Residential News

Buying vs Building – which is more financially viable?

The FNB Property Barometer for 2019 indicated a low 3.7% year-on-year growth in Feb this year, compared to the 4.2% year-on-year CPI for the same period and the 3.8% annual average recorded in 2018. This slow growth coupled with a potential sentiment boost following the recent election results, might lead to a buyer’s market emerging across the greater part of SA.

This is according to Sheldon Jennings, Architect and founder of Archimedes Design – an innovative architecture practice in SA, who says that the first consideration for first-time home seekers should be whether to buy a pre-existing home or take up the challenge of building a tailor-made family home.

“Selecting the most financially viable option that can also serve practical lifestyle requirements is usually a deciding factor for first time home-seekers looking to acquire a family home. Unfortunately, there is no cut and dry answer when it comes to deciding whether to build or buy. From city to city the cost of construction and land vary vastly, and one needs to decide on a case-by case basis.”

Jennings identifies the following pros and cons for each of the options:

Buying a property

Purchasing a property could yield less unforeseen costs, provided that a comprehensive property inspection is conducted prior to the offer being made. Think about it as if buying a second-hand car versus a new car. As is the case with purchasing a second-hand car there are many hidden expenses that might creep up down the line, such as maintenance on individual elements that have suffered wear-and-tear. Common examples would be broken or cracked tiles, corroded roof sheeting that cause leaks and even foundation settlement that may compromise the structural integrity of the building.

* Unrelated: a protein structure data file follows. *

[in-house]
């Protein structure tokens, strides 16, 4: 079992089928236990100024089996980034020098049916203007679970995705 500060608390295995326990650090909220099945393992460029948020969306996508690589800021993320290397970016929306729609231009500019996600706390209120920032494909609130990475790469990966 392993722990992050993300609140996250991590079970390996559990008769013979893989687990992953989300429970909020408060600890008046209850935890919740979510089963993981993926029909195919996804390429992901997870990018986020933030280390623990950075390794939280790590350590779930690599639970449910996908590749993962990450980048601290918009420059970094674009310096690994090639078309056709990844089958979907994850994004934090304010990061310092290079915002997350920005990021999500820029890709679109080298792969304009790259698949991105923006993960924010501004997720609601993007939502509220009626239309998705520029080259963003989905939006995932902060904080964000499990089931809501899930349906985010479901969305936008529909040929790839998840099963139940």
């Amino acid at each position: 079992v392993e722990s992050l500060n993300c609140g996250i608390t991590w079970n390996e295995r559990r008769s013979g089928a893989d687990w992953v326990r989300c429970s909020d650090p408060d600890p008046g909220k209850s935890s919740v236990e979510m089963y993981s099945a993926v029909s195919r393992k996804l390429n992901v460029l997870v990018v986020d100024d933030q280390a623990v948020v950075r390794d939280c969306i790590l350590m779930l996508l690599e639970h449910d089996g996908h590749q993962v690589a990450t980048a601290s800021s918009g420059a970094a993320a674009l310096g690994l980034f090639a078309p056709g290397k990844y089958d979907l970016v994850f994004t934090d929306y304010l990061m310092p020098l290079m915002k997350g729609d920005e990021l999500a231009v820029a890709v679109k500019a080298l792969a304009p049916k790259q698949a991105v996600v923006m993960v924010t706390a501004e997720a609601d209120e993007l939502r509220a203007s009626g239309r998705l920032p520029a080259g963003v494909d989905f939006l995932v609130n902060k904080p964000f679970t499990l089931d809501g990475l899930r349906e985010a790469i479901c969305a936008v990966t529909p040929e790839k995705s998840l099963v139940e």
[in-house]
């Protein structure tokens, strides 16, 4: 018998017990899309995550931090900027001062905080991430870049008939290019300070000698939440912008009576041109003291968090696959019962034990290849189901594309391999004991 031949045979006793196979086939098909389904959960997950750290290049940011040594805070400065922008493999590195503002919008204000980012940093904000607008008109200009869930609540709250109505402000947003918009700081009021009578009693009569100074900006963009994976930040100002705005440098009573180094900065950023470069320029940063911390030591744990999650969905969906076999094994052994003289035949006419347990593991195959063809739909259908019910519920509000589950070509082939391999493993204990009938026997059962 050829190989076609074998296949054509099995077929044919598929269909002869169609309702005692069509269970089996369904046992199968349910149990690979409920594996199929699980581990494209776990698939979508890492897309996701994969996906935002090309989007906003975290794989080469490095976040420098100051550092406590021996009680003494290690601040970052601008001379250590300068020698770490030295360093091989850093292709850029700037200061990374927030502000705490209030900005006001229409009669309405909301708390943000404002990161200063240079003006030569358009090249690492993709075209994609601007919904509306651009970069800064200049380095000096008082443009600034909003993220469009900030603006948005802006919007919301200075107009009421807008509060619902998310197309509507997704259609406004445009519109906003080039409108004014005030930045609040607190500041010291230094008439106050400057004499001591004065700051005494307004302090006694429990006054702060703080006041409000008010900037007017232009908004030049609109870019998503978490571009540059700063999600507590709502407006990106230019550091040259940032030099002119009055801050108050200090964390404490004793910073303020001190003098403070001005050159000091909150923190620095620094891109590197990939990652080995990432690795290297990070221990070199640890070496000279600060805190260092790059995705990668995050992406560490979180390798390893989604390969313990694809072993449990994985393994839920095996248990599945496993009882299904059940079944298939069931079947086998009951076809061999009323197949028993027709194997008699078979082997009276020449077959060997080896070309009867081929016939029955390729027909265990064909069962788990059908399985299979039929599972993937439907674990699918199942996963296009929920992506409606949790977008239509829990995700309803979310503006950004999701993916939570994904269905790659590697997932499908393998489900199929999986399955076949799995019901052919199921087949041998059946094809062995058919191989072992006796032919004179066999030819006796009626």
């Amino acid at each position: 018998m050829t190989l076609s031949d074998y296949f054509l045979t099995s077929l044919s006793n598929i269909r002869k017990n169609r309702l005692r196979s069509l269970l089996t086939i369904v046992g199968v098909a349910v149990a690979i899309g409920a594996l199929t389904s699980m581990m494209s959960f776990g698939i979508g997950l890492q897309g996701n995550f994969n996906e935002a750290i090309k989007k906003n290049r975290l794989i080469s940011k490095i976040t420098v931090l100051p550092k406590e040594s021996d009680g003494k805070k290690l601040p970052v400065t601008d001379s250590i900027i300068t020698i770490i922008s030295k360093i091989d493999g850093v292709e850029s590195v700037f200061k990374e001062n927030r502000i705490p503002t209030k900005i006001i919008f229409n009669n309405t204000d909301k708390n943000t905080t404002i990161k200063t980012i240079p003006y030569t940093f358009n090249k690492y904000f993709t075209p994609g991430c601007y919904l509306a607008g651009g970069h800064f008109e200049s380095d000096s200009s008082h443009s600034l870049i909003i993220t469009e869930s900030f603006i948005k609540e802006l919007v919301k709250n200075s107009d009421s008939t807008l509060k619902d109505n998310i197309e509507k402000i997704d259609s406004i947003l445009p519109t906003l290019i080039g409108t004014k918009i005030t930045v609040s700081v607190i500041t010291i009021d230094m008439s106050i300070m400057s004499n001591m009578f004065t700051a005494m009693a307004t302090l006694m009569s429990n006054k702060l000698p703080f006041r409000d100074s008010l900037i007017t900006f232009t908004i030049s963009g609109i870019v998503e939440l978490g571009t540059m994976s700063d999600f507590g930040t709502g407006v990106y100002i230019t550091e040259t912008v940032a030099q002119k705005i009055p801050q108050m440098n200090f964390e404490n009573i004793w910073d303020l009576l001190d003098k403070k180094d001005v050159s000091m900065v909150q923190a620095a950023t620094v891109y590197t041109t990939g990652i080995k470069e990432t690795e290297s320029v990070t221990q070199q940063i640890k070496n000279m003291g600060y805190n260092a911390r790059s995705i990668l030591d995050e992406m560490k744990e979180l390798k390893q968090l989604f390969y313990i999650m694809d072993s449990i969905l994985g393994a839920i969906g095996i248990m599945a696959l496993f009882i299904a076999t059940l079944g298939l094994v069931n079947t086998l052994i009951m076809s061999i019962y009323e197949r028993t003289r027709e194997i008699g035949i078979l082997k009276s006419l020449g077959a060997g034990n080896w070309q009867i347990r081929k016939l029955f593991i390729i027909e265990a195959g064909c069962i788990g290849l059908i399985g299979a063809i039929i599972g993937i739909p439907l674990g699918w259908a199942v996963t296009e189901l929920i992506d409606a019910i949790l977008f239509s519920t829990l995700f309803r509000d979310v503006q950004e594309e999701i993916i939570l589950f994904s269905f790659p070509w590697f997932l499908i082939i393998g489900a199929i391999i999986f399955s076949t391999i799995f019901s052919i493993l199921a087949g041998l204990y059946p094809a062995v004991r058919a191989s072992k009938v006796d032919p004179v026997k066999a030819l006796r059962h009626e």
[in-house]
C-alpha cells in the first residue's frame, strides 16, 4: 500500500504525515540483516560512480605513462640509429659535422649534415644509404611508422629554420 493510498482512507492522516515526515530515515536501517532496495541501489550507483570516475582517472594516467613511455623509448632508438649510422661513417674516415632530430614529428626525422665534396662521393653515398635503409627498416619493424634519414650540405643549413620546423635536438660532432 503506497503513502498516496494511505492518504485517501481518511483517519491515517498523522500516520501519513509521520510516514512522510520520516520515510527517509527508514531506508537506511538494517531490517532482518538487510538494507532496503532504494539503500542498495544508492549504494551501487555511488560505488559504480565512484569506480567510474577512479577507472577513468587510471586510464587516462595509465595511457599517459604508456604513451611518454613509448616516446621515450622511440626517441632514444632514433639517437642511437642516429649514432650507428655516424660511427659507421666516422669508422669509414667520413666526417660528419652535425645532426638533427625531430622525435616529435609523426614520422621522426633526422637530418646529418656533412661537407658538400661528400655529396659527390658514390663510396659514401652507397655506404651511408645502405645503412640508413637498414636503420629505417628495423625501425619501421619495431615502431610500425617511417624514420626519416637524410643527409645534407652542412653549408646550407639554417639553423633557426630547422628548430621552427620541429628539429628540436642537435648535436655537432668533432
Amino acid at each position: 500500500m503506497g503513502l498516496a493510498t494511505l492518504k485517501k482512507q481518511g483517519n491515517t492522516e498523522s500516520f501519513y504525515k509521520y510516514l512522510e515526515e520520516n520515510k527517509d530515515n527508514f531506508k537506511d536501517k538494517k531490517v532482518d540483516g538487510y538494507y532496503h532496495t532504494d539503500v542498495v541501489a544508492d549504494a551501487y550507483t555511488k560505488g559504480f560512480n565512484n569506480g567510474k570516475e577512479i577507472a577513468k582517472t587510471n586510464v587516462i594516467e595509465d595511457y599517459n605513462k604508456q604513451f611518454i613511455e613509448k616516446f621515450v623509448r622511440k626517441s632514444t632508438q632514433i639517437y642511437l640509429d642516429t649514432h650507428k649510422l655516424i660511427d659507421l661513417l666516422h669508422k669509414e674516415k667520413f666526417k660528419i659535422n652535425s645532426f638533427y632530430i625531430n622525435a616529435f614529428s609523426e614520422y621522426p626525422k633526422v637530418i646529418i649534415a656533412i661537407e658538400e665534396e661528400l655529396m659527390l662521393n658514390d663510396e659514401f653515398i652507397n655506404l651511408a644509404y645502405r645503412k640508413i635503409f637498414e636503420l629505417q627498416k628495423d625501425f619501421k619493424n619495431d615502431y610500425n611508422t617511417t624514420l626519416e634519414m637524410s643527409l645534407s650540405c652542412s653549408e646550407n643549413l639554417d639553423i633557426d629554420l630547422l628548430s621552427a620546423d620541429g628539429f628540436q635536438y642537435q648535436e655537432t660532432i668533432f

Buyers must also be very sure to scrutinise the council approved building plans – which should be provided by the property agent – against the existing structure on the property. In some cases, the current owners may have added a bedroom, entertainment area or second dwelling without attaining the necessary council approval. In these instances, the new owners may be liable for hefty fines of up to 100% of the building costs of the illegal structure and in worst case scenarios where local building regulations were not adhered to, council has the right to issue a demotion certificate for illegal parts of the building. As most buildings are sold voetstoots in SA – costs that arise as a result of these penalties will likely fall on the shoulders of the buyer alone.

There are several property inspection firms in SA who conduct these pre-purchase inspections, but Jennings advises going with a firm that employs professional architects or engineers to ensure that the inspection is of the highest quality and to provide credibility, should the buyer wish to utilise the report for a potential discount on the asking price.

On a more positive note, a key benefit of buying a ready-built home is that you don’t have to go through the many stresses and the extended timeline generally associated with building. From transfer of property to council approval, the timeline of the entire construction process can easily exceed six months and can take even longer if unexpected hick-ups arise.